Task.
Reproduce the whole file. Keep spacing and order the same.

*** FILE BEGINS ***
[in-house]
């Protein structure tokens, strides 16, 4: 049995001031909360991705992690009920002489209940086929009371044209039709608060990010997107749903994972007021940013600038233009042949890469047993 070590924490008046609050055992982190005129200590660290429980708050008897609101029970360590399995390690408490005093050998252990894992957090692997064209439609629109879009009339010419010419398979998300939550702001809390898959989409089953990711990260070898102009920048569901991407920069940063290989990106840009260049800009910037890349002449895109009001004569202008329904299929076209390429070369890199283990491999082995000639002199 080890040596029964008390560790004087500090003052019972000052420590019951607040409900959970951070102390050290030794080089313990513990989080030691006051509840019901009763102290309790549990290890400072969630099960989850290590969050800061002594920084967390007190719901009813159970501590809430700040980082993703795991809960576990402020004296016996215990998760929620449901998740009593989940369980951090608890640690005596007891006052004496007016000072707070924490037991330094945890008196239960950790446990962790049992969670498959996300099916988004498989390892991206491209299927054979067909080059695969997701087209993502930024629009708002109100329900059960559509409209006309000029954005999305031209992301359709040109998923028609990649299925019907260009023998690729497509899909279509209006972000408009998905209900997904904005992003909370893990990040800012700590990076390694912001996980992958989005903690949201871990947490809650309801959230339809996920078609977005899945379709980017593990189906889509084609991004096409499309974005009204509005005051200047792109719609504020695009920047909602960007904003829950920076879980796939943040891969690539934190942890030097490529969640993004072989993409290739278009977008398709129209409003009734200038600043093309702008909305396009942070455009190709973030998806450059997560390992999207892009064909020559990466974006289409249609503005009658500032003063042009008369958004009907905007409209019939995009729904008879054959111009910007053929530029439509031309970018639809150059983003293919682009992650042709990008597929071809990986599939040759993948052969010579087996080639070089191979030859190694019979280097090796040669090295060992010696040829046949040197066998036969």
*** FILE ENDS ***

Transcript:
[in-house]
């Protein structure tokens, strides 16, 4: 049995001031909360991705992690009920002489209940086929009371044209039709608060990010997107749903994972007021940013600038233009042949890469047993 070590924490008046609050055992982190005129200590660290429980708050008897609101029970360590399995390690408490005093050998252990894992957090692997064209439609629109879009009339010419010419398979998300939550702001809390898959989409089953990711990260070898102009920048569901991407920069940063290989990106840009260049800009910037890349002449895109009001004569202008329904299929076209390429070369890199283990491999082995000639002199 080890040596029964008390560790004087500090003052019972000052420590019951607040409900959970951070102390050290030794080089313990513990989080030691006051509840019901009763102290309790549990290890400072969630099960989850290590969050800061002594920084967390007190719901009813159970501590809430700040980082993703795991809960576990402020004296016996215990998760929620449901998740009593989940369980951090608890640690005596007891006052004496007016000072707070924490037991330094945890008196239960950790446990962790049992969670498959996300099916988004498989390892991206491209299927054979067909080059695969997701087209993502930024629009708002109100329900059960559509409209006309000029954005999305031209992301359709040109998923028609990649299925019907260009023998690729497509899909279509209006972000408009998905209900997904904005992003909370893990990040800012700590990076390694912001996980992958989005903690949201871990947490809650309801959230339809996920078609977005899945379709980017593990189906889509084609991004096409499309974005009204509005005051200047792109719609504020695009920047909602960007904003829950920076879980796939943040891969690539934190942890030097490529969640993004072989993409290739278009977008398709129209409003009734200038600043093309702008909305396009942070455009190709973030998806450059997560390992999207892009064909020559990466974006289409249609503005009658500032003063042009008369958004009907905007409209019939995009729904008879054959111009910007053929530029439509031309970018639809150059983003293919682009992650042709990008597929071809990986599939040759993948052969010579087996080639070089191979030859190694019979280097090796040669090295060992010696040829046949040197066998036969």